Seemingly, every building on campus is named after some man you’ve never heard of. It turns out a good chunk of these men are former Ohio University presidents. In the college’s 210 years, 20 men have been able to call themselves president of Ohio University and each contributed to the school that we enjoy today. The following is a little bit of information about OU’s former presidents and the buildings that are their namesakes.
Jacob Lindley (1809-1822)
Lindley was the first president of Ohio University and was the sole professor until 1814. The university at this time went by American Western University. Lindley Hall was built in 1917 for female residency and is currently closed for renovation.
Robert G. Wilson (1768-1851)
Wilson’s presidency saw the first African-American graduate for the university which was only the sixth instance of that happening in the country. He also had to deal with the schools first riot in 1835, which was over a pledge that required students to report on their disorderly peers. Wilson Hall was completed in 1837 and now houses the College of Arts and Sciences.
William Holmes McGuffey (1800-1873)
McGuffey is probably Ohio University’s most famous and internationally known school president. His primary school textbooks known as the “McGuffey Readers” were used throughout the United States and a minimum of 120 million copies were sold. He resigned after continued disagreements between him and the university’s community caused a considerable drop in staff and attendance. McGuffey Hall, a small building created in 1839 has had many purposes throughout the years including the housing of residents, student organizations and administrative offices.
Alfred Ryors (1812-1858)
During Ryors’ time at Ohio University, a student tried to set Cutler Hall on fire and he wasn’t expelled until the following year. Also, the university’s first scholarships were given out in order to recover from a temporary closure of the school that ended in 1845. Ryors Hall was finished in 1966 and is a residence hall on West Green.
Alston Ellis (1847-1920)
In addition to several academic advancements like the school’s first female African American student graduate, Ellis had squirrels introduced to the campus in 1908 – their posterity still thrives today. The Ellis Hall building was built in it’s entirety in 1908 and is one the university’s oldest and largest classroom buildings.
Elmer Burritt Bryan (1865-1934)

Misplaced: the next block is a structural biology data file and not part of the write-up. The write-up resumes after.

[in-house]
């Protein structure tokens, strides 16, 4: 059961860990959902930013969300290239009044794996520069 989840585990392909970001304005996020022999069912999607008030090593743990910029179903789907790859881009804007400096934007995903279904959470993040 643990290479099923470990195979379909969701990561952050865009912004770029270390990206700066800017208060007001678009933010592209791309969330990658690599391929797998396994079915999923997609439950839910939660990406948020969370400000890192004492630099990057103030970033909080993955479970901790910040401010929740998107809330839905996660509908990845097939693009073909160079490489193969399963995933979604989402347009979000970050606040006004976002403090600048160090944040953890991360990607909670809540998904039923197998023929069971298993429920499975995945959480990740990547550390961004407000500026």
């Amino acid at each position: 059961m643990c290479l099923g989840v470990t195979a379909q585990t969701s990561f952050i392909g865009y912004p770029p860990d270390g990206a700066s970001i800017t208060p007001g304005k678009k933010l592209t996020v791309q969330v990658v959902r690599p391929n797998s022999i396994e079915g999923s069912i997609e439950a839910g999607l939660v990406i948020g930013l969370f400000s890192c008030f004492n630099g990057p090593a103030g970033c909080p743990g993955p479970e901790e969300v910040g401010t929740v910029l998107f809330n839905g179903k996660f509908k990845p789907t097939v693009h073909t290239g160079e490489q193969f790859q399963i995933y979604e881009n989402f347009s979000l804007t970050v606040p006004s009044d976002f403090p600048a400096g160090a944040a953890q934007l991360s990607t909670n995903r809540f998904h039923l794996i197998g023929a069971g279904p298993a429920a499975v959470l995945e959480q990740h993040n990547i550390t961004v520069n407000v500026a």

Bryan was tasked with increasing male attendance because women dominated the university’s biggest program – teacher preparation. A men’s gymnasium, a stadium, and Memorial Auditorium were built and Ohio University joined its first athletic conference. Bryan Hall, a residence hall on College Green was completed in 1948 and is a quiet study facility with a GPA requirement.
Herman Gerlach James (1887-1959)
During James’ presidency, the graduate school was instituted, the ROTC program was established, and the newspaper’s name was changed to the Post. He also saw the mass exodus of men during WWII, a war in which he desired to participate in directly. This paired with illness caused him to resign. James Hall is a residence hall on West Green and was built in 1963.
Walter Sylvester Gamertsfelder (1885-1967)
As interim president, Gamertsfelder led the University through the end of WWII and an average enrollment of just 200 men. After the war, a memorial service honored 221 alumni who had died overseas. Finished in 1956, Gamertsfelder Hall is the largest residence hall on East Green.
John Calhoun Baker (1859-1999)
Baker put extensive effort in strengthening and broadening international programs including the Nigerian educational program. He retired at age 65 due to a provision the he, himself initiated. More than one Baker Center has existed but the new one has meeting and dining rooms, theaters, as well as offices for several university organizations. It was built in 2006 and opened in the following winter.
Vernon R. Alden (1923-)
Under Alden’s presidency, student enrollment and the number of faculty doubled. There was also an increased commitment to research and volunteerism and expansion of international programs. Alden Library is among the 100 largest libraries in the U.S. and opened in 1969.
Claude R. Sowle (1928-1997)
Sowle’s administration was during the height and aftermath of the Vietnam War. Riots caused the closure of the university for extended periods of time. Enrollment and income declines did not stop the construction and renovation of several buildings and long-term leases for commercial development were authorized. Sowle Hall, called Southwest during its development, is a residence hall and was completed in 2015 along with three other halls near it.
Charles J. Ping (1930-)
Ping entered as president during a time at the school where enrollment was down and a financial crisis loomed. Under his tenure, enrollment hit an all-time peak of 25,000 and the financial problems dissipated. The main campus more than doubled in size and the “Ridges” mental hospital was transferred to the university. The Ping Student Center is a recreational center and opened in 1996.
Robert Glidden (1936-)
Glidden continued the work of his predecessor, Charles Ping. An increase in scholarship funding and overall budget contributed to every corner of the school. Major renovations to Gordy Hall, Grover Center, and Memorial Auditorium were completed and he set the framework for the new Baker Student Center. The Music Building was renamed to the Robert Glidden Hall when he retired in 2004.